Chapter 7 : Cell Biology of Nidovirus Replication Complexes

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Viruses are obligate intracellular parasites that modify the host cell to generate an environment for optimal production of progeny virus. Positive-strand RNA viruses modify intracellular membranes to generate “factories” for viral RNA synthesis. These factories are made up of viral replicase proteins and host cell membranes that assemble to form novel structures, which can be visualized by electron microscopy (EM). For example, the replication complex of brome mosaic virus, a positive-strand RNA virus of plants, induces invaginations and spherule formation in the endoplasmic reticulum (ER). These spherules sequester the viral genomic RNA and polymerase together and allow for the efficient synthesis of viral genomic and subgenomic mRNAs. The replication complexes of hepatitis C virus form a membranous web in the cytoplasm of hepatoma cells. This membranous web may provide an environment for persistence of viral RNA during chronic infection. For nidoviruses, a striking feature is that viral replicase proteins induce the formation of double-membrane vesicles (DMVs), which are the sites of viral RNA synthesis. This chapter reviews the current literature on the visualization and assembly of nidovirus DMVs, and describes recent studies that provide insight into the possible host cell pathways subverted by the viral replication complexes to help generate these factories for nidovirus RNA synthesis.

Citation: Baker S, Denison M. 2008. Cell Biology of Nidovirus Replication Complexes, p 103-113. In Perlman S, Gallagher T, Snijder E (ed), Nidoviruses. ASM Press, Washington, DC. doi: 10.1128/9781555815790.ch7

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Porcine reproductive and respiratory syndrome virus
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Image of Figure 1.
Figure 1.

Schematic diagram of nidovirus replicase domains illustrating the conservation of proteolytic processing and enzymatic activity in arteri-, corona-, toro-, and ronivirus families. Connected arrows indicate confirmed cleavage sites processed by the indicated protease. Arrowheads indicate predicted sites for proteolytic processing. Abbreviations: PCP/P1/P2/PL, papain-like cysteine proteases; CP, cysteine protease; A, ADP-ribose- 1” -phosphatase; SP, serine protease; 3CL, 3C-like protease (also termed M); RdRp, RNA-dependent RNA polymerase; Z, zinc-binding domain; Hel, helicase; NendoU, nidovirus uridylate-specific endoribonuclease; ExoN, exonuclease; MT, methyltransferase.

Citation: Baker S, Denison M. 2008. Cell Biology of Nidovirus Replication Complexes, p 103-113. In Perlman S, Gallagher T, Snijder E (ed), Nidoviruses. ASM Press, Washington, DC. doi: 10.1128/9781555815790.ch7
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Image of Figure 2.
Figure 2.

Cascade of proteolytic processing for murine coronavirus replicase polyprotein. Processing by papain-like proteases (PLP1 and PLP2) and 3CL is indicated by the arrows. Intermediates nsp2-3 ( ) and nsp4-10 ( ) have been detected in pulse-chase studies. nsp4-16 is proposed based on a protein band of >450 kDa. Ne-U, nidovirus uridylate-specific endoribonuclease; for other abbreviations, see legend to Fig. 1 .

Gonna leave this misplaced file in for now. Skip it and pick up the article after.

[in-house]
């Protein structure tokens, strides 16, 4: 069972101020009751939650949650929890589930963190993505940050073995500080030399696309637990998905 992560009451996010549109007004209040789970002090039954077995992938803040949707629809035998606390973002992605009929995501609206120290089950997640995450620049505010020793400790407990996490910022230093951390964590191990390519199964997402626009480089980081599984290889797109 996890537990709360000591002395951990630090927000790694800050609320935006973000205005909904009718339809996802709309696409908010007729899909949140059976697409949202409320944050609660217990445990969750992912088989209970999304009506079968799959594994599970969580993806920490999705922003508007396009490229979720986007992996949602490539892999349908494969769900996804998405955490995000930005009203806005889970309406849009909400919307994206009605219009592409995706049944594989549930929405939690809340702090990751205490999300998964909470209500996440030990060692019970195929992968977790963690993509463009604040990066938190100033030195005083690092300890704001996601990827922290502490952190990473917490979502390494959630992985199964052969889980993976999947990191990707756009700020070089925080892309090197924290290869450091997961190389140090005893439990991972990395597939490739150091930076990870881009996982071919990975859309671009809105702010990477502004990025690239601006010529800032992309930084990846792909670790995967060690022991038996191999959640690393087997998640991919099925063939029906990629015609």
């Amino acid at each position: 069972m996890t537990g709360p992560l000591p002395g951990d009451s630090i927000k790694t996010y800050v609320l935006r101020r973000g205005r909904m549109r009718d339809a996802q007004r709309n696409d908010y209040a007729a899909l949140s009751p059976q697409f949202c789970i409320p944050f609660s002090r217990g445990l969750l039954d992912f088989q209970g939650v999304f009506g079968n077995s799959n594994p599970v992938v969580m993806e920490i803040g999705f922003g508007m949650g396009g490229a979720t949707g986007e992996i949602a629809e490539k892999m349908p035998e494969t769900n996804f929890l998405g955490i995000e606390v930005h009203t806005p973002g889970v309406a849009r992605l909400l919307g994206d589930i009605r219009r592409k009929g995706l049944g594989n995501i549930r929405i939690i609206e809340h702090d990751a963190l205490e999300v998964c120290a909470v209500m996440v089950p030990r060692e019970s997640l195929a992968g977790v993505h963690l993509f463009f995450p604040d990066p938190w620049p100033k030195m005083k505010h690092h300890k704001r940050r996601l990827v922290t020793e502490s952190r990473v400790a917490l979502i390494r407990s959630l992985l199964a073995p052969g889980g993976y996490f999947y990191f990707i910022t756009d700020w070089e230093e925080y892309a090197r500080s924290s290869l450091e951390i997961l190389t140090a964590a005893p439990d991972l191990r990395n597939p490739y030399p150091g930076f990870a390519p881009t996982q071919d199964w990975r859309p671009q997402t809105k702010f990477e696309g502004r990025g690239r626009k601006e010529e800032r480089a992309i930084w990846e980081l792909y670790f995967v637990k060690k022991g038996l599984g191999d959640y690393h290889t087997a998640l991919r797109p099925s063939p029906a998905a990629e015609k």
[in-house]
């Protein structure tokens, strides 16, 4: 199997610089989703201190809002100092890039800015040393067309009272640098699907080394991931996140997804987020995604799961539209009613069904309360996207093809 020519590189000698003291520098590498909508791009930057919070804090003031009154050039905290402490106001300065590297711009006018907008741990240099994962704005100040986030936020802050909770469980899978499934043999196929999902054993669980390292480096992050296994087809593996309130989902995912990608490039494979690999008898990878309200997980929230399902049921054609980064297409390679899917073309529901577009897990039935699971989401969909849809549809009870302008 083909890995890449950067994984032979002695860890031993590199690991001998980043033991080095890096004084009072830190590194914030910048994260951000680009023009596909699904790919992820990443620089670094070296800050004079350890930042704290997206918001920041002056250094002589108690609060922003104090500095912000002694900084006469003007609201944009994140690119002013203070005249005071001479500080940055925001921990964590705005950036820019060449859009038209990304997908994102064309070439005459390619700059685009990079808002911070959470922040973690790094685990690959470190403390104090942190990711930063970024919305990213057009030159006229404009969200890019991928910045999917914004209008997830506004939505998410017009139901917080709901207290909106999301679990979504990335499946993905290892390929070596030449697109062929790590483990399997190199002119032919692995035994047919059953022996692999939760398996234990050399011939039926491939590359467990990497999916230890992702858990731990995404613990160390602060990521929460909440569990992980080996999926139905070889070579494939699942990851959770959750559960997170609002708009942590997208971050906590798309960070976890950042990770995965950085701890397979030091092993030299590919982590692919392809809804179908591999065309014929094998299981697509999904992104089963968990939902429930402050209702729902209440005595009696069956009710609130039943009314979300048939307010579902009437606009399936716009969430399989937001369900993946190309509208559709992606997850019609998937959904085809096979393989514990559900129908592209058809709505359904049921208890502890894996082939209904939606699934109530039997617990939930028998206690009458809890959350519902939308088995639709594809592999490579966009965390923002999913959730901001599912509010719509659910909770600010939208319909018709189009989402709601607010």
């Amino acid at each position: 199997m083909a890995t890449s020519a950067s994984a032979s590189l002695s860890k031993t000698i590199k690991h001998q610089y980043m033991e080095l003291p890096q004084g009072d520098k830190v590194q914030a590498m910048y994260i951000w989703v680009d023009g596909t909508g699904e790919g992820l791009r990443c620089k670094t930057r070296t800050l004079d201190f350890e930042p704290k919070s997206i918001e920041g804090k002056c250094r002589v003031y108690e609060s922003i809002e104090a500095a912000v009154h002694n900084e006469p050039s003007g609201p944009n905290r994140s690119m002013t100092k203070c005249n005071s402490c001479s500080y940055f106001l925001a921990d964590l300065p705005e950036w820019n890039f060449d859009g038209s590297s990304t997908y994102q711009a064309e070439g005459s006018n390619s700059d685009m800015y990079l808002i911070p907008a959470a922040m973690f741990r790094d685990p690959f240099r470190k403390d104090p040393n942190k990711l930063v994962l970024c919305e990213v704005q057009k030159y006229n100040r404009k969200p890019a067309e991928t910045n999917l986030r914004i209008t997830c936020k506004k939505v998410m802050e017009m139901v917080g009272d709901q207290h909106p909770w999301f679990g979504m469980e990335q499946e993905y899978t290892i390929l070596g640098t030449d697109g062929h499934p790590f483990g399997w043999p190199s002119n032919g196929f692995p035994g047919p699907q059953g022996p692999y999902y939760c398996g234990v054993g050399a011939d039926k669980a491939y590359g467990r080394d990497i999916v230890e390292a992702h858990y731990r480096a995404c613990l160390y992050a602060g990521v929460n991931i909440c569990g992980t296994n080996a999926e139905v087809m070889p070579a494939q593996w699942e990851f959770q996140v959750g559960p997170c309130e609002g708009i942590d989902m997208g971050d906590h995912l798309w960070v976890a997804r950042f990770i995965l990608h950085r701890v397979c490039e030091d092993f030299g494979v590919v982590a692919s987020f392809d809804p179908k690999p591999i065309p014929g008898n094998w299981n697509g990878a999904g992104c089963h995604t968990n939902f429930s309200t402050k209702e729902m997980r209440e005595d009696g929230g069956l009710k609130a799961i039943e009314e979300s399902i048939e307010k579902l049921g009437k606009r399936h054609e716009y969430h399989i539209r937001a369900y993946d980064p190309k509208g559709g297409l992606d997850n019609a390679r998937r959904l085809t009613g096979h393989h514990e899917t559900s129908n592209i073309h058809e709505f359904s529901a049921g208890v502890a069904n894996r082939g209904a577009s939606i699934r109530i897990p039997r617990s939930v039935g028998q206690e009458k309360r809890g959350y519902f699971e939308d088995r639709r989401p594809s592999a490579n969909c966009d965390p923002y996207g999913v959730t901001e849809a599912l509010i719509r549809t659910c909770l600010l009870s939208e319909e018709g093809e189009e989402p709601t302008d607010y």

Citation: Baker S, Denison M. 2008. Cell Biology of Nidovirus Replication Complexes, p 103-113. In Perlman S, Gallagher T, Snijder E (ed), Nidoviruses. ASM Press, Washington, DC. doi: 10.1128/9781555815790.ch7
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Image of Figure 3.
Figure 3.

Transmission EM analysis of membrane alterations in nidovirus-infected cells. (A and B) DMV formation in EAV-infected BHK-21 cells at 4 postinfection. Bar, 100 nm. (C) Formation of DMVs from paired ER membranes upon EAV nsp2-3 expression in BHK-21 cells at 8 h posttransfection. Bar, 100 nm. (D) DMVs seen in MHV-A59-infected 17cl-1 cells at 7 postinfection. The double membrane is fused into a trilayer (arrowheads). Bar, 100 nm. (E) Analysis of SARS-CoV-infected Vero-E6 cells cryofixed by high-speed plunge freezing in liquid ethane, a step followed by freeze substitution with 1% osmium tetroxide and 0.5% uranyl acetate in acetone and embedment in epoxy LX-112 resin. The arrow indicates apparent continuity between the other membrane of a DMV and a mitochondrion (M), which was occasionally observed. Bar, 250 nm. (F) Ultrastructural characteristics of a broncho alveolar lavage specimen from a patient with SARS. DMVs (arrow) are shown to contain diffuse, granular material. Bar, 1 μm. Reproduced with permission from Pedersen et al., 1999 (A); Snijder et al., 2001 (B and C); Gosert et al., 2002 (D); Snijder et al., 2006 (E); and Goldsmith et al., 2004 (public access) (F).

Citation: Baker S, Denison M. 2008. Cell Biology of Nidovirus Replication Complexes, p 103-113. In Perlman S, Gallagher T, Snijder E (ed), Nidoviruses. ASM Press, Washington, DC. doi: 10.1128/9781555815790.ch7
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Image of Figure 4.
Figure 4.

Models of nidovirus replicase proteins driving formation of DMVs and replication of viral RNA. Nidovirus replicase complexes are depicted as gray circles; viral positive-strand RNA is depicted as a solid line, and negative-strand RNA is depicted as a dotted line. (A) DMV formation sequesters viral genomic RNA for transcription and replication. (B) DMV formation generates a catalytic surface area competent for transcription and replication of viral RNA.

Citation: Baker S, Denison M. 2008. Cell Biology of Nidovirus Replication Complexes, p 103-113. In Perlman S, Gallagher T, Snijder E (ed), Nidoviruses. ASM Press, Washington, DC. doi: 10.1128/9781555815790.ch7
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